Editorial overview: Insect phylogenetics: an expanding toolbox to resolve evolutionary questions
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It is indeed an exciting time to be an insect systematist! The past decade has seen major breakthroughs in our understanding of the evolutionary relationships of insects, due largely to novel tools for the discovery and analysis of phylogenetically informative characters. Many insights, especially on ancient nodes of the insect evolutionary tree, are a direct result of recent phylogenomic studies [1,2]. New technologies for the discovery of morphological characters provide another valuable source of phylogenetic information, help cross-validate phylogenetic hypotheses based on genomic data, and enhance our understanding of character transformation and adaptation. Additional sources of data (e.g., from studies of fossils and the myriad associations between insects and other organisms) can provide further resolution of important phylogenetic and evolutionary questions. Although the explosion of information from morphological and genomic studies, collection databases, imagebases, geographical records, and other sources has lead to some bioinformatics challenges, the field has seen the development novel approaches to overcome many of these issues. Our goal in this issue of Current Opinion in Insect Science is to provide a synoptic overview of cutting-edge tools and methodologies used to address questions relevant to insect phylogenetics.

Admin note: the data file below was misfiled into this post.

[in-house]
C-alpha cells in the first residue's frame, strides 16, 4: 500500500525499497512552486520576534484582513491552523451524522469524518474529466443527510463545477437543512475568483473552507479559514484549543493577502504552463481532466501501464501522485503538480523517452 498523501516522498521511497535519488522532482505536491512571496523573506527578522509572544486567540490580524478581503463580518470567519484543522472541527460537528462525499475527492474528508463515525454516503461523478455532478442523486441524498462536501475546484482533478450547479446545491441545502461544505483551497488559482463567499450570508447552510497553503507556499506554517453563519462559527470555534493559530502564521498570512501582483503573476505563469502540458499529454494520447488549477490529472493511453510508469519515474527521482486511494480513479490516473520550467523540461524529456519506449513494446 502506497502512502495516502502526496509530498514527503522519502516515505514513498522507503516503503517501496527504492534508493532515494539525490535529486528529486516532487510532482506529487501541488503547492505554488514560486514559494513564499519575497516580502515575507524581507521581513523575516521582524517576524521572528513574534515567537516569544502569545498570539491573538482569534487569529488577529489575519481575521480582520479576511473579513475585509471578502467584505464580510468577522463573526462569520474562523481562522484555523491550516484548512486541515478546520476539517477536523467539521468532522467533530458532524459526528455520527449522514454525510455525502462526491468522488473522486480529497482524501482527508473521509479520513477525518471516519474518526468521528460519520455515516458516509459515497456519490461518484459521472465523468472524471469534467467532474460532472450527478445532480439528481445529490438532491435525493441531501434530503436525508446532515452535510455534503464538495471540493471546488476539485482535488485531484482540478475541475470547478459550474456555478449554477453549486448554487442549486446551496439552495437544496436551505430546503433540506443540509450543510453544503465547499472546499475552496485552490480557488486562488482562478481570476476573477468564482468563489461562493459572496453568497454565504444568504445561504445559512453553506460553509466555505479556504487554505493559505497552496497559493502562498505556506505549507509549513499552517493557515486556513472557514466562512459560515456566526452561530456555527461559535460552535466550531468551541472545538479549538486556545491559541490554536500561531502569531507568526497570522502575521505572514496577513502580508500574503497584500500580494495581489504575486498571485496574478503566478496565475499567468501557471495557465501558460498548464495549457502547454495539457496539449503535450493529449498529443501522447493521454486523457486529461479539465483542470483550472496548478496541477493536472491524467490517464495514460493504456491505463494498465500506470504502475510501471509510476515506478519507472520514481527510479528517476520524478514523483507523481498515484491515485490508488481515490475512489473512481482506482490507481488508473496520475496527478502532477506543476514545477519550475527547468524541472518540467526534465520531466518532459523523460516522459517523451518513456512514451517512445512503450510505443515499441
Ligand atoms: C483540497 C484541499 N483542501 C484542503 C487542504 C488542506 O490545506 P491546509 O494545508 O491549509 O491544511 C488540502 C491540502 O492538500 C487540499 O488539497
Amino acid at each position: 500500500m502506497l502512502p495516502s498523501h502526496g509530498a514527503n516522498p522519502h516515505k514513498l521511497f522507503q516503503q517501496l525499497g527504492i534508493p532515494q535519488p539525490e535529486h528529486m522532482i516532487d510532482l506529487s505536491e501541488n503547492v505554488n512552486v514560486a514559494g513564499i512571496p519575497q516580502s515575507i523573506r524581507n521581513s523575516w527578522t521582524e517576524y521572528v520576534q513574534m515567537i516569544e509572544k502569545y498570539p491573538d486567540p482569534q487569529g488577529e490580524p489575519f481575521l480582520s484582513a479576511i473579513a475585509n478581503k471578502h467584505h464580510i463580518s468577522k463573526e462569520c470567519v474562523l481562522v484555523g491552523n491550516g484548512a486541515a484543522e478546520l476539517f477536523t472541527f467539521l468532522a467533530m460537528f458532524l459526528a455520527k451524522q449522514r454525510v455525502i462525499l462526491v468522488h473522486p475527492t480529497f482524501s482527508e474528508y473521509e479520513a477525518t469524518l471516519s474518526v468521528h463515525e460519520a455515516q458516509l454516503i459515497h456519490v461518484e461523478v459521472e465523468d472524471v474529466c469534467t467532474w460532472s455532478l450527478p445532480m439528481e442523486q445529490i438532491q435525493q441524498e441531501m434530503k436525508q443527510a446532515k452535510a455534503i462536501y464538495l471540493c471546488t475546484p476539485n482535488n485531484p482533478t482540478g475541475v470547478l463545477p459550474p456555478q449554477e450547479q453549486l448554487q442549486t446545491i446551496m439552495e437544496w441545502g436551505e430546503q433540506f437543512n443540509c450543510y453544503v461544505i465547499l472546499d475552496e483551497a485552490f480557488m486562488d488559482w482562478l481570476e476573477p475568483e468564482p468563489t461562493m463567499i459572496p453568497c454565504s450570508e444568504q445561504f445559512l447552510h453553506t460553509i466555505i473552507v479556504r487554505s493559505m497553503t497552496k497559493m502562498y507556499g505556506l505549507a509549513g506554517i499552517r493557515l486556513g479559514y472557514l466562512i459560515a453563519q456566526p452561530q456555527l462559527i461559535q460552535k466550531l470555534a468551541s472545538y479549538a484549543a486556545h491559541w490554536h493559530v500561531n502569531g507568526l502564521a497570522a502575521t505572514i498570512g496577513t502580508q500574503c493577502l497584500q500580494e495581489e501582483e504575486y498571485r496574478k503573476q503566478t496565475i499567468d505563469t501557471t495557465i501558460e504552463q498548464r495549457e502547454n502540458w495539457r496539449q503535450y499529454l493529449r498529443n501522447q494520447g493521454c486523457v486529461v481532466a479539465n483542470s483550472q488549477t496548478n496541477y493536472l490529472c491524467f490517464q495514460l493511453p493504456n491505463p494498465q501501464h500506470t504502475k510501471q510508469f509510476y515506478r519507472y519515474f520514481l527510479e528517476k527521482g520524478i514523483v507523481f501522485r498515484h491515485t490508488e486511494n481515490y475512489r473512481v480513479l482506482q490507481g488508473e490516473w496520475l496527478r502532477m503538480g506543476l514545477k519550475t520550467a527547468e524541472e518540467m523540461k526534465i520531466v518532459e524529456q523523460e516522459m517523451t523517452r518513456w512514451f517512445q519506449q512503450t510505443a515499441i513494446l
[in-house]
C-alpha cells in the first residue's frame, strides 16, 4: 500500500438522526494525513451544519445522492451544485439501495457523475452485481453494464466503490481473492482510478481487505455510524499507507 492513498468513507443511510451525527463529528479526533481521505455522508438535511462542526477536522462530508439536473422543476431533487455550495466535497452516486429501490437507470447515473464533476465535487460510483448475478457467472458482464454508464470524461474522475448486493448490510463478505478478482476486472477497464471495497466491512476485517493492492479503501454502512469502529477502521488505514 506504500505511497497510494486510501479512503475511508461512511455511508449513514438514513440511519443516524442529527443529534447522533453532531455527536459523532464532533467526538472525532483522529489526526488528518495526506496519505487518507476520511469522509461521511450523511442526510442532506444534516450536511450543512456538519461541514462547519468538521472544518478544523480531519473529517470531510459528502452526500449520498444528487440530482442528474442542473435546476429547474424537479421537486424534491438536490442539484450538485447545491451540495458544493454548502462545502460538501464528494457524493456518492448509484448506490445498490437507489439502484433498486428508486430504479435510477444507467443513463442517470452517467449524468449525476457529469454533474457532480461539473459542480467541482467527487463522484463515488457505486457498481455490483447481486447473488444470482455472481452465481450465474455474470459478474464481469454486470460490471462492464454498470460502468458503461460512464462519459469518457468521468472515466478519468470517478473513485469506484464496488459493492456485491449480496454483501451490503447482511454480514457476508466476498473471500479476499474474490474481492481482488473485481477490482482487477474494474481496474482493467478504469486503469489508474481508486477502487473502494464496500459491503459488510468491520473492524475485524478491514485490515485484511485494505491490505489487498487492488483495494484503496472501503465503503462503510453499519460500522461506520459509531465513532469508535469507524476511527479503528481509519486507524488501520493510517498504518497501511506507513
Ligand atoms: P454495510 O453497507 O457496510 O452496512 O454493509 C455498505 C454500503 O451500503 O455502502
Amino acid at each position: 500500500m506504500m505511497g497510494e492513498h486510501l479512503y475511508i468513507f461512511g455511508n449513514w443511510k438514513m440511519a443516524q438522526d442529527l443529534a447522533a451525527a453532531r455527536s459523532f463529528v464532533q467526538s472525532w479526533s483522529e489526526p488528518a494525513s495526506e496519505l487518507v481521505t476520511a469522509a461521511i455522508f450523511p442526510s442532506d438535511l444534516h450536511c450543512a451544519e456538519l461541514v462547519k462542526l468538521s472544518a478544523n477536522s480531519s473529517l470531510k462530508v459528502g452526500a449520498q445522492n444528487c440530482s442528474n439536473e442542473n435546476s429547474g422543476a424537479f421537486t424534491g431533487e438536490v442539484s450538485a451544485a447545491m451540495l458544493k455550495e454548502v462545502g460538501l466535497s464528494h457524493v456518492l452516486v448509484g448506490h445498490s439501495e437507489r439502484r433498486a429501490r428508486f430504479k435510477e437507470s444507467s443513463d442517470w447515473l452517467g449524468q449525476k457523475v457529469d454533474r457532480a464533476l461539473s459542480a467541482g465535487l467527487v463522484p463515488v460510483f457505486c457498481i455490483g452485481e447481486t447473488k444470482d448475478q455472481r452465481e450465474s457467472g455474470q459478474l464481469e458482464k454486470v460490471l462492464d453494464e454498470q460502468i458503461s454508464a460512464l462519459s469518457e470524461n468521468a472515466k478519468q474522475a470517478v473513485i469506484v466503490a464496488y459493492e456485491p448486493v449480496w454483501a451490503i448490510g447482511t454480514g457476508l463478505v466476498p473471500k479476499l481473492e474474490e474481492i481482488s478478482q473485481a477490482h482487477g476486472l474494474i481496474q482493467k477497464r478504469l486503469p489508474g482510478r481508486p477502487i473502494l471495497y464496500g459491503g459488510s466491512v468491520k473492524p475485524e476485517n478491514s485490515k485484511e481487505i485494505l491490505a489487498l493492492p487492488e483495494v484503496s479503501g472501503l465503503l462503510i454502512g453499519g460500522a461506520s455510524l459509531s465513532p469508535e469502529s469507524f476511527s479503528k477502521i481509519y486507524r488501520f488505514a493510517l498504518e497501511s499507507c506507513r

This is a manuscript of an article published as Courtney, Gregory W., and Brian M. Wiegmann. "Editorial overview: Insect phylogenetics: an expanding toolbox to resolve evolutionary questions." Current opinion in insect science 18 (2016): 93-95. doi: 10.1016/j.cois.2016.11.001. Posted with permission.